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UN deplores Houthi takeover in Yemen

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The UN Security Council passed a resolution Sunday “deploring” the Houthi rebel group’s actions in Yemen and demanding the cessation of violence and active participation of all parties in UN-backed negotiations.

The council, which met Sunday for an emergency session to pass the resolution, took action on the situation in Yemen after the Houthis dissolved the parliament and instituted an interim constitution less than two weeks ago.

In the resolution, the 15-member council said it “strongly deplores” the Houthis’ actions including violence. It calls on the group to immediately withdraw their forces from government institutions and release President

Abd Rabu Mansour Hadi and other officials from house arrest.
The resolution also demands that Houthis unconditionally “engage in good faith in the UN-brokered negotiations” and refrain from action that could further undermine the security and political stability of the country.

“The Security Council urges all parties, in particular the Houthis, to accelerate inclusive UN-brokered negotiations, to continue the political transition in order to reach a consensus solution,” the resolution said.

The council also expressed concern over the possible resurgence of al-Qaeda in the region due to the political instability. Jordan, which sponsored the resolution along with Britain, warned that the events in Yemen had created “a massive political and security vacuum.”

“We are concerned that the continuation of this situation without the international community and the Security Council engagement will lead to an ominous outcome, not only on the local level in Yemen but in the entire region,” it said.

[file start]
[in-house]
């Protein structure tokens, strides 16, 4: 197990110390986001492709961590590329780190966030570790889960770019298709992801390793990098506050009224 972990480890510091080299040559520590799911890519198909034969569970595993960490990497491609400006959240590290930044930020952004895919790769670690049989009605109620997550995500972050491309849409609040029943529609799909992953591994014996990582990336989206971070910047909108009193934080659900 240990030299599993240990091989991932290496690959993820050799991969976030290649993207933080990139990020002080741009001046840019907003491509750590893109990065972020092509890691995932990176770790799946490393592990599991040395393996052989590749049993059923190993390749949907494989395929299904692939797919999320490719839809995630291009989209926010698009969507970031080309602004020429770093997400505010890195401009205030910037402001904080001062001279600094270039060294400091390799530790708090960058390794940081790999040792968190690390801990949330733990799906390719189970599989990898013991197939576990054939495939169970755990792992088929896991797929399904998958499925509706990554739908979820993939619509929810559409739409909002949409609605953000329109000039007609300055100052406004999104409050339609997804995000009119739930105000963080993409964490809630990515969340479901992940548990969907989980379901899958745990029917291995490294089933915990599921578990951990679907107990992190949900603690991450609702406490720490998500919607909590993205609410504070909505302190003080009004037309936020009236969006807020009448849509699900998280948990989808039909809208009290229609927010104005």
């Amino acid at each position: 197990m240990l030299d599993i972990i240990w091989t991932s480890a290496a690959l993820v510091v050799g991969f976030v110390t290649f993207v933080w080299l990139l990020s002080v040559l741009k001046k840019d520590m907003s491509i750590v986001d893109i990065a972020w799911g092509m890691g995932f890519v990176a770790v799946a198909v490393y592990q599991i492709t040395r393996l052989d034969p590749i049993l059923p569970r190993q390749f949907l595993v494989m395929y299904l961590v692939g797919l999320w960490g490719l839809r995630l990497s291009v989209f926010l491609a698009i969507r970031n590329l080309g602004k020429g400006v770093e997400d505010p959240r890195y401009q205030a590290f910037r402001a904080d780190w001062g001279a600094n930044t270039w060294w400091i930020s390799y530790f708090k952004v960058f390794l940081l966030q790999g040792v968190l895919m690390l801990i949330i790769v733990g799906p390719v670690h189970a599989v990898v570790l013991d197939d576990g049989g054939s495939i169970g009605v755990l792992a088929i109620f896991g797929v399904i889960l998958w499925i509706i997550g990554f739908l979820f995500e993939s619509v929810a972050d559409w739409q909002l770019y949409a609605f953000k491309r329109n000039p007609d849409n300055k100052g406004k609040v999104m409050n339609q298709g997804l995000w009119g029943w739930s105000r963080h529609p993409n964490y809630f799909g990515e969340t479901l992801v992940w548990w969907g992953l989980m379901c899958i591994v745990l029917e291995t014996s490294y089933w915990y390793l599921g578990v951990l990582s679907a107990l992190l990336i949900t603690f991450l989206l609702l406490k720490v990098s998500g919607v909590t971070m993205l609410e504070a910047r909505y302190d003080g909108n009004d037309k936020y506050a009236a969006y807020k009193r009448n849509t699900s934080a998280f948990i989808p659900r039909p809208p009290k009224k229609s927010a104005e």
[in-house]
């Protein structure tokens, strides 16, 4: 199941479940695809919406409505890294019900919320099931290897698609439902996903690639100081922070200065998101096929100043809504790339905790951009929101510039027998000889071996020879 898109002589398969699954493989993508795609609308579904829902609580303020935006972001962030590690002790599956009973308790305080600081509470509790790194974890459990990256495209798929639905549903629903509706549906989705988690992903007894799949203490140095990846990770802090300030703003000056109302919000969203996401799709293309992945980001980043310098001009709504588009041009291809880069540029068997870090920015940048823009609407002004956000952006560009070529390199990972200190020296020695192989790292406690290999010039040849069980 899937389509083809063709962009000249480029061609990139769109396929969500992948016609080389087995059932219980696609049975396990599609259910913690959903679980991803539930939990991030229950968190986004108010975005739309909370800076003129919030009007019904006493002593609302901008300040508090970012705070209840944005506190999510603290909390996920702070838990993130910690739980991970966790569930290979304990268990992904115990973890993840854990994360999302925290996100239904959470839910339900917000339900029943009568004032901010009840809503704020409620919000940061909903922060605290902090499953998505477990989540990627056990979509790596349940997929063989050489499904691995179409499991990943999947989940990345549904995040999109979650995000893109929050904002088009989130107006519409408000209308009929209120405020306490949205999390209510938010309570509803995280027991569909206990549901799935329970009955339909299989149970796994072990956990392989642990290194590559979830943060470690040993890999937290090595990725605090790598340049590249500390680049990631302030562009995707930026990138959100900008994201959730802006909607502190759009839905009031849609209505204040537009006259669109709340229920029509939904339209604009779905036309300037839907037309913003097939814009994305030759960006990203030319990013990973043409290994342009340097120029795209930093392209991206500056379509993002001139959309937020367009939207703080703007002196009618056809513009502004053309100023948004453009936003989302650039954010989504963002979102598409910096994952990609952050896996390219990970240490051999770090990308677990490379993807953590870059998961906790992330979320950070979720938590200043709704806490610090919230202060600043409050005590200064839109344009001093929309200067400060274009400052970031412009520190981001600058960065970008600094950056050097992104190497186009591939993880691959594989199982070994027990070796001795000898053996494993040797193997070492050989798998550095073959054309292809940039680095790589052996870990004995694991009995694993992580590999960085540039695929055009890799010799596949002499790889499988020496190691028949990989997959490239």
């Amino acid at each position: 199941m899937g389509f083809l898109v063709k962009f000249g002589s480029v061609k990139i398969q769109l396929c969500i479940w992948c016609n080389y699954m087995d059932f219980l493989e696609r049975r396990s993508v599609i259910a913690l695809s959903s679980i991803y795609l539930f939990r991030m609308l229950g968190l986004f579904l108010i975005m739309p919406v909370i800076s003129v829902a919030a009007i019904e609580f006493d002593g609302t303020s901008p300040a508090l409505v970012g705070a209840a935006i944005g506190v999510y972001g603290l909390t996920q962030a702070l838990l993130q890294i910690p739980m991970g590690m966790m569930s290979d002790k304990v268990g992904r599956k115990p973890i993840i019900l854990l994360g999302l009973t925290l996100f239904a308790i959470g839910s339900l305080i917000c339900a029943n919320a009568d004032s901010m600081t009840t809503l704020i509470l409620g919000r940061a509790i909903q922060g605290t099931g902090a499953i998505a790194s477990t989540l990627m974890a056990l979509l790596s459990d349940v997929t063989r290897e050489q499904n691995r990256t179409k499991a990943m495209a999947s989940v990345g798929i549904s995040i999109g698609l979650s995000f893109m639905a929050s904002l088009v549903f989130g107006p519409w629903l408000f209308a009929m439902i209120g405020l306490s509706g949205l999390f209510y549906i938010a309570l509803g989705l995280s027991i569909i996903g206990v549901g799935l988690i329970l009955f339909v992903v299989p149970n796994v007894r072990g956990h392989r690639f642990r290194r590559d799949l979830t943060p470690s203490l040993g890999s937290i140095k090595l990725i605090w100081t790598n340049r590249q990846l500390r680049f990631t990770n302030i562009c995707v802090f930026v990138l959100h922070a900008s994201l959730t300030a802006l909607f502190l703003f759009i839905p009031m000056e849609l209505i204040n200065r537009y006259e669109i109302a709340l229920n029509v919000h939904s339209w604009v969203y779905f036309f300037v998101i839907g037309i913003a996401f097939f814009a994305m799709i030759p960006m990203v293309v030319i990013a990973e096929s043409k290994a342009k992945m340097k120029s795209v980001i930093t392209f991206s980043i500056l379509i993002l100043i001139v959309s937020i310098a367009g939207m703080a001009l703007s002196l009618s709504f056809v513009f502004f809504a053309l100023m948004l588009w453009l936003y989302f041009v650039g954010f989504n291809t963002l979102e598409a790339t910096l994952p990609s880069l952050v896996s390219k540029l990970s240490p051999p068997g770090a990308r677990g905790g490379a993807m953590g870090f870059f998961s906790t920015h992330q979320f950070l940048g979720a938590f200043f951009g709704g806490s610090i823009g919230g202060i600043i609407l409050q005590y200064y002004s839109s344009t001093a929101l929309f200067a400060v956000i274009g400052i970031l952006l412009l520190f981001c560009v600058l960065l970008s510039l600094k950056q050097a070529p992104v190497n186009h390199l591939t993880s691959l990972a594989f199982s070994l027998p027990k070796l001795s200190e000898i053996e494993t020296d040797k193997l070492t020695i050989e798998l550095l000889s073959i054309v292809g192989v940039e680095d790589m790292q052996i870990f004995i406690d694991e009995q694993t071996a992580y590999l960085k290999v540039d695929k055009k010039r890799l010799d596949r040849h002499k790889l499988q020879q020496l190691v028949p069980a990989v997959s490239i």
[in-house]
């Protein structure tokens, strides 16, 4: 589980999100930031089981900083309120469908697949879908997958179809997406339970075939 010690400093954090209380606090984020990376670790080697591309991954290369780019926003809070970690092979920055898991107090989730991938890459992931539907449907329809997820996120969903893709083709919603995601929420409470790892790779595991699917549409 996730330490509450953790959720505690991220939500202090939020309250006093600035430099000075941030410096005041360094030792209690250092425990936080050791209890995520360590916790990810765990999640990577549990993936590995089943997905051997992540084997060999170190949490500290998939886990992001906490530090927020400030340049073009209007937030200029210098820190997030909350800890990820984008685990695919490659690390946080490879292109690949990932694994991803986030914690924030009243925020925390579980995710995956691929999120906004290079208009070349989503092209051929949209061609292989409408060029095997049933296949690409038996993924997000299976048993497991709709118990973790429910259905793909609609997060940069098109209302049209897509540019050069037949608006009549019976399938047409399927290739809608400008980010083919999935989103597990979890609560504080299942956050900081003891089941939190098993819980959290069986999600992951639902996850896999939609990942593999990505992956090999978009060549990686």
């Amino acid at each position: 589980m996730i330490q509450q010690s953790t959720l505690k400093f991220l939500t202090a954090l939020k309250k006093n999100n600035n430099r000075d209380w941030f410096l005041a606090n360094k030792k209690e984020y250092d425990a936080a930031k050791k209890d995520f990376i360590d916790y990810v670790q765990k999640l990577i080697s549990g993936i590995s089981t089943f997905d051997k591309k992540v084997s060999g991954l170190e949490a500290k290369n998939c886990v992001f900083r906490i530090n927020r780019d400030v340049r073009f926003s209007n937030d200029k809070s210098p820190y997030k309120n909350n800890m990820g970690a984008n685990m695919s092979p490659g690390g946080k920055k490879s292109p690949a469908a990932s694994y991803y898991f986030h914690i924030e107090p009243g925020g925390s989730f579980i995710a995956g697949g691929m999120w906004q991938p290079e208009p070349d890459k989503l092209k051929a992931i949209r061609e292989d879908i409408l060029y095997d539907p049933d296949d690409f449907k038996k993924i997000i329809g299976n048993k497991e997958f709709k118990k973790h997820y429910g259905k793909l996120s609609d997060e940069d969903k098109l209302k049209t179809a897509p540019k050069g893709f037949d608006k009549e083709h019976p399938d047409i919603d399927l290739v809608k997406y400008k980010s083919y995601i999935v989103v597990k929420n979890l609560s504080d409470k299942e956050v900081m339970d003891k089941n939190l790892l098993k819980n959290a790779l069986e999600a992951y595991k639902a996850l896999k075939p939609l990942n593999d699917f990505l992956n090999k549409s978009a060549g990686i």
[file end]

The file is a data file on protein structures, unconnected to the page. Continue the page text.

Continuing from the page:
US Ambassador Samantha Power called for a peaceful resolution through consensus to the situation in Yemen. The US cooperates with Yemen on counterterrorism operations against al-Qaeda in the Arabian Peninsula, but closed its embassy there this month in response to the unrest.

“The people of Yemen deserve a clear path back to the political transition process and a legitimate government based on these agreements and the resolutions of this Council, with a publicly-announced timeline and specific dates for the completion of a new constitution, a constitutional referendum, and national elections,” she said.

The resolution comes after UN Secretary General Ban Ki-moon warned the council at a briefing on Thursday of the worsening situation, saying that “Yemen is collapsing before our eyes.”

The takeover by the mainly Shiite Houthis triggered mass protests in several areas of Yemen, mainly by the country’s majority Sunnis.
It has also sparked international fears that the country, a stronghold of an active al-Qaeda offshoot, could slide into full-blown sectarian conflict and has prompted several Western nations to shut their embassies in the country.

Last month, internationally recognized President Abd Rabu Mansour Hadi and his government resigned after the Houthis overran the presidential palace in Sana’a. Yemen, one of the Arab world’s poorest countries, also faces a secessionist movement in the south. SAPA

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